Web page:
This week, hearings before the Senate Judiciary Committee began for D.C. Circuit Judge Ketanji Brown Jackson’s nomination to the U.S. Supreme Court, which would make her the fourth woman Justice to serve on the Court at the same time. President Biden nominated Judge Jackson earlier in March to replace Justice Stephen G. Breyer who is retiring after over 20 years on the Court. The nomination is historic for several reasons and with the hearings occurring during Women’s History month, it is an example of the importance of honoring diversity at all levels of the branches of government.
During the first day of her confirmation hearings, Judge Jackson detailed her personal and professional history. She spoke in personal terms about her childhood, including her first exposure to the law as a young child while her father was a full-time law student, and her mother supported their family. She introduced her daughters and talked about navigating “the challenges of juggling my career and motherhood.”
She also talked broadly about her time as a Judge and her approach to judicial rulings: “I decide cases from a neutral posture. I evaluate the facts, and I interpret and apply the law to the facts of the case before me, without fear or favor, consistent with my judicial oath. I know that my role as a judge is a limited one, that the Constitution empowers me only to decide cases and controversies that are properly presented. And I know that my judicial role is further constrained by careful adherence to precedent.”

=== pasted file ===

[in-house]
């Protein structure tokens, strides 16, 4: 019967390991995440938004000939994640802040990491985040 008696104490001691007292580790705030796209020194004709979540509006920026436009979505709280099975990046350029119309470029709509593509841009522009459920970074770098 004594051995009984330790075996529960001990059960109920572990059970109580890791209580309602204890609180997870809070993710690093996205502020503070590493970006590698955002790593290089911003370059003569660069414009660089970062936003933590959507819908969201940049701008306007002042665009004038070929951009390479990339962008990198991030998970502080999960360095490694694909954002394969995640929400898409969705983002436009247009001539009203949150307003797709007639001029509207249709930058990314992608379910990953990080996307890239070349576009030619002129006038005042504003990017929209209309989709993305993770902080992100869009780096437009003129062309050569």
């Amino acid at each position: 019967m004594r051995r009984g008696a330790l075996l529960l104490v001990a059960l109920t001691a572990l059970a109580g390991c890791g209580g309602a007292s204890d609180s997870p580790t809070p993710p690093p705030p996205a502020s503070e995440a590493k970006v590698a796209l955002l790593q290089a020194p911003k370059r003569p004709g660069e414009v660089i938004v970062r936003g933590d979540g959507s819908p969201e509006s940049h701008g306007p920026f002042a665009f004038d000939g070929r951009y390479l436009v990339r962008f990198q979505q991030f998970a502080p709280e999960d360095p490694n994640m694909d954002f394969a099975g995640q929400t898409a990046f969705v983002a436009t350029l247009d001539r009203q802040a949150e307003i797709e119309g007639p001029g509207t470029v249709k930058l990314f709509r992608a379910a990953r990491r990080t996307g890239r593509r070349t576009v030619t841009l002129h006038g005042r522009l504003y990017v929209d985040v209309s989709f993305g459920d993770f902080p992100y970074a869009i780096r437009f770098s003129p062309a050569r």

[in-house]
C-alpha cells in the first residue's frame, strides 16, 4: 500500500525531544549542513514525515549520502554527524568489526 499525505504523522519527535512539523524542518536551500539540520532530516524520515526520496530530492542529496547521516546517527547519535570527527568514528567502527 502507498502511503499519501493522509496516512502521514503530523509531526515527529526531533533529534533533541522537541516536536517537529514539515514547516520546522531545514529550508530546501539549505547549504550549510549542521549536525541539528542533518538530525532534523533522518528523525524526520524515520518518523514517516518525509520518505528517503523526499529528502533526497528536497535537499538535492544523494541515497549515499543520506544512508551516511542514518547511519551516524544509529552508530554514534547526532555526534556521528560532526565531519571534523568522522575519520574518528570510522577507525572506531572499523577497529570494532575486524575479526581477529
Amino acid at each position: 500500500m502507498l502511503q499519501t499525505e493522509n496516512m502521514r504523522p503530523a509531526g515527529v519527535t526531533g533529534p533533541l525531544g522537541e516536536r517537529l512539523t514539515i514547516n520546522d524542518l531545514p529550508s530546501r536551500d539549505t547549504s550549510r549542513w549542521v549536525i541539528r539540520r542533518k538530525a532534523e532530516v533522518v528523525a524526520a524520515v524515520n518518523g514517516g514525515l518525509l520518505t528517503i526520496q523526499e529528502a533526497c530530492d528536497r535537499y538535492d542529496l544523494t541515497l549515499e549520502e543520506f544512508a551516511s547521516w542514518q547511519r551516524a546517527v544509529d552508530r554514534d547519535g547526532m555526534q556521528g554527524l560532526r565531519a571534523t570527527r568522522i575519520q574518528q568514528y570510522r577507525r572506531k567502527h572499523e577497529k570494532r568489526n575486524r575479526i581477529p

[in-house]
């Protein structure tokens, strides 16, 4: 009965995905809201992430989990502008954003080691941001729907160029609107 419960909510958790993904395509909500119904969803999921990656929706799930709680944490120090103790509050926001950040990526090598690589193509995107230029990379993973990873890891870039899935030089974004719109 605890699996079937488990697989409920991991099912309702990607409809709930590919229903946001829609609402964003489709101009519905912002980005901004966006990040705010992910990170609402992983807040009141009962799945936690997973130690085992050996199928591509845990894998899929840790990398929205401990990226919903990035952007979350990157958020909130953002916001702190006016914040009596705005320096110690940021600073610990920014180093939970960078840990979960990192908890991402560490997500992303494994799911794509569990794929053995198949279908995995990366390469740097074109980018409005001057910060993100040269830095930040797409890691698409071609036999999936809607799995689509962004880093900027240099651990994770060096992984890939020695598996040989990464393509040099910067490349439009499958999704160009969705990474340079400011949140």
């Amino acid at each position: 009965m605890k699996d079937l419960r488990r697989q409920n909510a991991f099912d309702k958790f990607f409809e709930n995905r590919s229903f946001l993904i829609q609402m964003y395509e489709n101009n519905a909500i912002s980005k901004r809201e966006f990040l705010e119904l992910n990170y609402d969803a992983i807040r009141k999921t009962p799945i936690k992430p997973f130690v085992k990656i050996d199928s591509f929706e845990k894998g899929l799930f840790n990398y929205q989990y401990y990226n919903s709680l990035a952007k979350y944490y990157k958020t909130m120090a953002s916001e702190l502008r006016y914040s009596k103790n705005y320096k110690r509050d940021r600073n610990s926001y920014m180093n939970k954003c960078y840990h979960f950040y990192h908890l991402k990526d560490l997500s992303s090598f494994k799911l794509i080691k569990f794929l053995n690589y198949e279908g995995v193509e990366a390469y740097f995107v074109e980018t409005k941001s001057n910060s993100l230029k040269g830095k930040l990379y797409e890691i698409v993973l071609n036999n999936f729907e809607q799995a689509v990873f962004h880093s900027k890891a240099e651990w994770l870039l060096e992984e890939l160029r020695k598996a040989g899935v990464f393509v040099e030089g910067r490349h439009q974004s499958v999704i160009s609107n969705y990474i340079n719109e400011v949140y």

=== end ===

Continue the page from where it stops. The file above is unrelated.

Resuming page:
Senator Feinstein discussed the historic nature of her confirmation because, for the first time, there could be four female members of the Supreme Court serving at the same time. Judge Jackson responded: “I think it’s extremely meaningful. One of the things that having diverse members of the Court does is it provides for the opportunity for role models. Since I was nominated to this position, I have received so many notes and letters and photos from little girls around the country who tell me that they are so excited for this opportunity and that they have thought about the law in new ways because I am a woman, because I am a Black woman — all of those things people have said have been really meaningful to them. And we want, I think, as a country, for everyone to believe that they can do things like sit on the Supreme Court. And so having meaningful numbers of women and people of color, I think, matters.”
Judge Jackson’s confirmation hearings continue throughout the week after which time her nomination will be presented to the full Senate for a vote which is aimed to occur in early April.